Take for instance a TTL NAND gate outputting a signal into the input of a CMOS inverter gate. Both gates are powered by the same 5.00 volt supply (Vcc). If the TTL gate outputs a “low” signal (guaranteed to be between 0 volts and 0.5 volts), it will be properly interpreted by the CMOS gate’s input as a “low” (expecting a voltage between 0 volts and 1.5 volts):
However, if the TTL gate outputs a “high” signal (guaranteed to be between 5 volts and 2.7 volts), it might not be properly interpreted by the CMOS gate’s input as a “high” (expecting a voltage between 5 volts and 3.5 volts):
Given this mismatch, it is entirely possible for the TTL gate to output a valid “high” signal (valid, that is, according to the standards for TTL) that lies within the “uncertain” range for the CMOS input, and may be (falsely) interpreted as a “low” by the receiving gate. An easy “fix” for this problem is to augment the TTL gate’s “high” signal voltage level by means of a pullup resistor:
Something more than this, though, is required to interface a TTL output with a CMOS input, if the receiving CMOS gate is powered by a greater power supply voltage:
Using an Open-Collector TTL gate with a CMOS gate
There will be no problem with the CMOS gate interpreting the TTL gate’s “low” output, of course, but a “high” signal from the TTL gate is another matter entirely. The guaranteed output voltage range of 2.7 volts to 5 volts from the TTL gate output is nowhere near the CMOS gate’s acceptable range of 7 volts to 10 volts for a “high” signal.
If we use an open-collector TTL gate instead of a totem-pole output gate, though, a pullup resistor to the 10 volt Vdd supply rail will raise the TTL gate’s “high” output voltage to the full power supply voltage supplying the CMOS gate. Since an open-collector gate can only sink current, not source current, the “high” state voltage level is entirely determined by the power supply to which the pullup resistor is attached, thus neatly solving the mismatch problem:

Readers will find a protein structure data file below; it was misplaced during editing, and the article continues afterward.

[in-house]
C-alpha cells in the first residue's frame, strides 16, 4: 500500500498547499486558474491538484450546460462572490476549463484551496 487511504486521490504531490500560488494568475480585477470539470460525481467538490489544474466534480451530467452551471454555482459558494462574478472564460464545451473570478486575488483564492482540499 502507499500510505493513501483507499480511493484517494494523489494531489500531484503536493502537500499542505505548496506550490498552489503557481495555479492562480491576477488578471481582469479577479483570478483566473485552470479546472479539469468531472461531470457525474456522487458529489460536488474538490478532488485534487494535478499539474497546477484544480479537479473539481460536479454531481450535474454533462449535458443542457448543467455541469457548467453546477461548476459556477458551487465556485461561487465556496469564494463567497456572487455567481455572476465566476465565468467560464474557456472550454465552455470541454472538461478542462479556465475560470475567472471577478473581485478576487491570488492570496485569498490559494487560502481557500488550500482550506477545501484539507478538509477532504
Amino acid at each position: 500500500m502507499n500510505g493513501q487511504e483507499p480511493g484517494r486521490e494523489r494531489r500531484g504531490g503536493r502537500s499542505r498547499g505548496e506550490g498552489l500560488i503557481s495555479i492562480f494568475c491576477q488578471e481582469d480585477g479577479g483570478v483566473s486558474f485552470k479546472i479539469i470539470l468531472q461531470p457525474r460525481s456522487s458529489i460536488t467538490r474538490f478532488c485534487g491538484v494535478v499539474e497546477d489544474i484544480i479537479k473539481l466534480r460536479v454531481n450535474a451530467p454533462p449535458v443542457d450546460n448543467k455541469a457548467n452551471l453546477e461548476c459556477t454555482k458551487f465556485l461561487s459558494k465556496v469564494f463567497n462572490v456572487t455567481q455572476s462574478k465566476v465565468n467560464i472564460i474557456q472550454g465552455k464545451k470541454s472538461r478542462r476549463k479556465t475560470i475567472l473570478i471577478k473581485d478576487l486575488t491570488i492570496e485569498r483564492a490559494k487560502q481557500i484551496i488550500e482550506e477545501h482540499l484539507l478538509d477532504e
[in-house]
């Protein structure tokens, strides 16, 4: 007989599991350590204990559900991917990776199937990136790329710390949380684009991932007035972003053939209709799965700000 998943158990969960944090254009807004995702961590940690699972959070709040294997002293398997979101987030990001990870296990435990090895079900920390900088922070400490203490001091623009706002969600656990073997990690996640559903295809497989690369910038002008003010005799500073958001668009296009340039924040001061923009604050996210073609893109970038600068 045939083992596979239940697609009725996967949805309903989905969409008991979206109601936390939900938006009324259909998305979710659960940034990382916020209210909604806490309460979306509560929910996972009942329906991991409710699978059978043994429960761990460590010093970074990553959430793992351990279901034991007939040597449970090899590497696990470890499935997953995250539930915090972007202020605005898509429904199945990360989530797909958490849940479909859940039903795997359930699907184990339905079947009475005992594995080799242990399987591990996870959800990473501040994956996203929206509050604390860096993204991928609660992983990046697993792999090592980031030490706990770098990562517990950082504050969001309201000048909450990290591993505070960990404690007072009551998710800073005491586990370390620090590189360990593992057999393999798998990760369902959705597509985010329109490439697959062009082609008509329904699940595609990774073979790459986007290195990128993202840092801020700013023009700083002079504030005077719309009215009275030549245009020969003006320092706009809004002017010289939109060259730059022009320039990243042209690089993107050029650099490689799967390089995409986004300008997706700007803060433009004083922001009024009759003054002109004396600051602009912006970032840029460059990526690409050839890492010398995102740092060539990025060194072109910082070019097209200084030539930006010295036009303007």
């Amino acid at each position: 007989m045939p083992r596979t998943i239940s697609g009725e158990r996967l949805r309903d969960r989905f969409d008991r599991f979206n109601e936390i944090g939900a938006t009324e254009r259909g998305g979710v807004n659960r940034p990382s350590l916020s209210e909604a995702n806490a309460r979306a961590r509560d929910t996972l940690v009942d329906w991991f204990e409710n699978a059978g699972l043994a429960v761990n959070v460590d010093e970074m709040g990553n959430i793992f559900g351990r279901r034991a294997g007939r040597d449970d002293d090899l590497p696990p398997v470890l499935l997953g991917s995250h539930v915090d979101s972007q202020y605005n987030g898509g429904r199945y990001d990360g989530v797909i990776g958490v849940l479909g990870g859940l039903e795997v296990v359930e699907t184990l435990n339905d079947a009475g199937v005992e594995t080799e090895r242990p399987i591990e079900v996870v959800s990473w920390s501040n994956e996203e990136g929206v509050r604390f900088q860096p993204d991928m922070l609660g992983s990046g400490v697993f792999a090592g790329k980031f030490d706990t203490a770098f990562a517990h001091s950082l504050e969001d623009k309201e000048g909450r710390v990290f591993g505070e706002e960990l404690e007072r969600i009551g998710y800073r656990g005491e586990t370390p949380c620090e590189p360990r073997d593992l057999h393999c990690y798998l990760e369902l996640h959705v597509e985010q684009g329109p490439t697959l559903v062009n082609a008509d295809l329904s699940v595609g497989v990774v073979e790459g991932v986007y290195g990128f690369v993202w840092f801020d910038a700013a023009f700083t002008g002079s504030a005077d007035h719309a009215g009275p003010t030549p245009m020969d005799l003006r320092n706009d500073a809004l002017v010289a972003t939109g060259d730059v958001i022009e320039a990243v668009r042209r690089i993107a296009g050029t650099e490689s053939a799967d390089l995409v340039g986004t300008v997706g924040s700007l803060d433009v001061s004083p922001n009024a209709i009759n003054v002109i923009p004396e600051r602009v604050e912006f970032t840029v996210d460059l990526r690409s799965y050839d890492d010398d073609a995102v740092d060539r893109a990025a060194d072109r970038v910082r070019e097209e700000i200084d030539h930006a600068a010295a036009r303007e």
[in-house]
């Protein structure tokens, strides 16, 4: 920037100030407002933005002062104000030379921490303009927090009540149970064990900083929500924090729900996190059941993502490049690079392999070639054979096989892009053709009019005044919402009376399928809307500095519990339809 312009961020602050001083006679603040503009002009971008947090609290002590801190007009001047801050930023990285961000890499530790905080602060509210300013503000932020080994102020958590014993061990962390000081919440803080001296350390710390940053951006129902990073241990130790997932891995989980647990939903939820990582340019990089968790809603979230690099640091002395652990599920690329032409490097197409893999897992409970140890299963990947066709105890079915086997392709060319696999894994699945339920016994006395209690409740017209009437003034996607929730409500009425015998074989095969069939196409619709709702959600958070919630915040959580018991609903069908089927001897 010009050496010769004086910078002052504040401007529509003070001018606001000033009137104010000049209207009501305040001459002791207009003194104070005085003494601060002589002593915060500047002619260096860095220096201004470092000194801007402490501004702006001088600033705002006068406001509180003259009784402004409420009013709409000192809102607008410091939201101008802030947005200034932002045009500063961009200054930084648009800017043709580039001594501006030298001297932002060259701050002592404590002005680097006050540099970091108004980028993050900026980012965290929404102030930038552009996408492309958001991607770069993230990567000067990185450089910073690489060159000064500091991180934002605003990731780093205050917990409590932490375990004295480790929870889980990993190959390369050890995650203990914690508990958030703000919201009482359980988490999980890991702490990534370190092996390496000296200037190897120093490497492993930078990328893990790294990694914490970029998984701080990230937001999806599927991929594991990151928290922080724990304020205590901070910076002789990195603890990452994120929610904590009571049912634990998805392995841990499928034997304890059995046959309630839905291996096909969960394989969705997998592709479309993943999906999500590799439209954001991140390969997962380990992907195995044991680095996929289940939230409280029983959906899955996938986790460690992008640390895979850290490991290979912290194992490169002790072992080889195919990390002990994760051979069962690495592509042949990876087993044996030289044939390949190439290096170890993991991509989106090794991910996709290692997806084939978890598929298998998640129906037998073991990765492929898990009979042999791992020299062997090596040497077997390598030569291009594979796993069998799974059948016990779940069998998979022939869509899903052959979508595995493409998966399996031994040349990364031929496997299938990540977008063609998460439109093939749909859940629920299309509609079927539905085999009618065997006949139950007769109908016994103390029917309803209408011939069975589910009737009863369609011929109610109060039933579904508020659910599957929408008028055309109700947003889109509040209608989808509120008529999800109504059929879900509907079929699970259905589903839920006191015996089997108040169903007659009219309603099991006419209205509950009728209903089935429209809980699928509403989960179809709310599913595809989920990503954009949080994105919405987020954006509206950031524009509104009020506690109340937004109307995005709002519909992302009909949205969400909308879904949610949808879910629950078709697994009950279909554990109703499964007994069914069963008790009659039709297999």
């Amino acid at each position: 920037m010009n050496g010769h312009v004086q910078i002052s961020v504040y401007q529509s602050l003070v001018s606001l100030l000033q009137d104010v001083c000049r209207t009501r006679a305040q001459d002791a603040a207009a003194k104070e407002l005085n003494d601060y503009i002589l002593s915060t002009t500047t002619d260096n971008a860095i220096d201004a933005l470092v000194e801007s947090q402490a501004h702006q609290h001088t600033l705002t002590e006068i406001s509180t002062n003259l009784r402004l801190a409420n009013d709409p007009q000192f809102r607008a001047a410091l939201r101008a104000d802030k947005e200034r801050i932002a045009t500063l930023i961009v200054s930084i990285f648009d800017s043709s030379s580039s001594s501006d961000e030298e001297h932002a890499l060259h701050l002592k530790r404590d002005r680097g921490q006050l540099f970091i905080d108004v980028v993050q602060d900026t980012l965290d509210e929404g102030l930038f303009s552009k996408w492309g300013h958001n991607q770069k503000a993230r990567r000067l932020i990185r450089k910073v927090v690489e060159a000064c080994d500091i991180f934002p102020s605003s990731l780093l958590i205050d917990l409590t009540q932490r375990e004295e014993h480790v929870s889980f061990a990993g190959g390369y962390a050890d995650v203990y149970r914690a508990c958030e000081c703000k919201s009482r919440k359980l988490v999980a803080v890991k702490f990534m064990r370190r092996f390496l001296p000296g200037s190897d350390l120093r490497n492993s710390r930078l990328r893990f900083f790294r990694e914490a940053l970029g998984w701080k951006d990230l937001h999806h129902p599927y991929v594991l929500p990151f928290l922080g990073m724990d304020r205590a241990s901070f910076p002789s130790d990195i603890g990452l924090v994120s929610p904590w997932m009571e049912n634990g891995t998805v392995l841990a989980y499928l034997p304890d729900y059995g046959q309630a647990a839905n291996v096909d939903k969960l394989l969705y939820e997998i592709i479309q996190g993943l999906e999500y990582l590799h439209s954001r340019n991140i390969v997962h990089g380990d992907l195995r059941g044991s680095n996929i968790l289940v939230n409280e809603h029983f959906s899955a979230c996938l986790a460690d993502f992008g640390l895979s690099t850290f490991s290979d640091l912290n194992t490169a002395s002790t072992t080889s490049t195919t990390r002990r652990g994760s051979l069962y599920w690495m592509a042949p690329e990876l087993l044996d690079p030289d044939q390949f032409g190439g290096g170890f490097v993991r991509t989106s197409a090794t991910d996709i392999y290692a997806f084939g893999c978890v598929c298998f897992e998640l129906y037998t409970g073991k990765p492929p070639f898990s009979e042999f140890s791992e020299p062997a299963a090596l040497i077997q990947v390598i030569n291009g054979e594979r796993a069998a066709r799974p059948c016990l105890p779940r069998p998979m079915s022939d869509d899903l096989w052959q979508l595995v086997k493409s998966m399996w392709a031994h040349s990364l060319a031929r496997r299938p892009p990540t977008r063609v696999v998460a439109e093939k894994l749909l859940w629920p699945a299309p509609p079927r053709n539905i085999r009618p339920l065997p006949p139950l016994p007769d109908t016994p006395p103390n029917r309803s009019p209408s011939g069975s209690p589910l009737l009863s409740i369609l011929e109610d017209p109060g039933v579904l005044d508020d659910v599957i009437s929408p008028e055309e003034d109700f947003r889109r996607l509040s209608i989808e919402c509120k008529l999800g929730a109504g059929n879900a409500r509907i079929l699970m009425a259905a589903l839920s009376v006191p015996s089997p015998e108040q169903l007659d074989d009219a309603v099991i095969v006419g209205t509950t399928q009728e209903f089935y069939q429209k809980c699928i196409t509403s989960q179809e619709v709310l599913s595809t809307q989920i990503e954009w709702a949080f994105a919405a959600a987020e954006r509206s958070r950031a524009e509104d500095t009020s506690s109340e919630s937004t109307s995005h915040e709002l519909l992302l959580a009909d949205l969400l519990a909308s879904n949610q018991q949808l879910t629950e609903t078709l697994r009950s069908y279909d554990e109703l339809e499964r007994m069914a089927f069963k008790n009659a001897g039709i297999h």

Problems of Using CMOS Output to a TTL Input
Due to the excellent output voltage characteristics of CMOS gates, there is typically no problem connecting a CMOS output to a TTL input. The only significant issue is the current loading presented by the TTL inputs, since the CMOS output must sink current for each of the TTL inputs while in the “low” state.
When the CMOS gate in question is powered by a voltage source in excess of 5 volts (Vcc), though, a problem will result. The “high” output state of the CMOS gate, being greater than 5 volts, will exceed the TTL gate’s acceptable input limits for a “high” signal.
Using Open-Collector Inverter Circuit
A solution to this problem is to create an “open-collector” inverter circuit using a discrete NPN transistor, and use it to interface the two gates together:
The “Rpullup” resistor is optional, since TTL inputs automatically assume a “high” state when left floating, which is what will happen when the CMOS gate output is “low” and the transistor cuts off. Of course, one very important consequence of implementing this solution is the logical inversion created by the transistor: when the CMOS gate outputs a “low” signal, the TTL gate sees a “high” input; and when the CMOS gate outputs a “high” signal, the transistor saturates and the TTL gate sees a “low” input. So long as this inversion is accounted for in the logical scheme of the system, all will be well.
In Partnership with Autodesk
by Jake Hertz
by Jake Hertz
by Jake Hertz
by Aaron Carman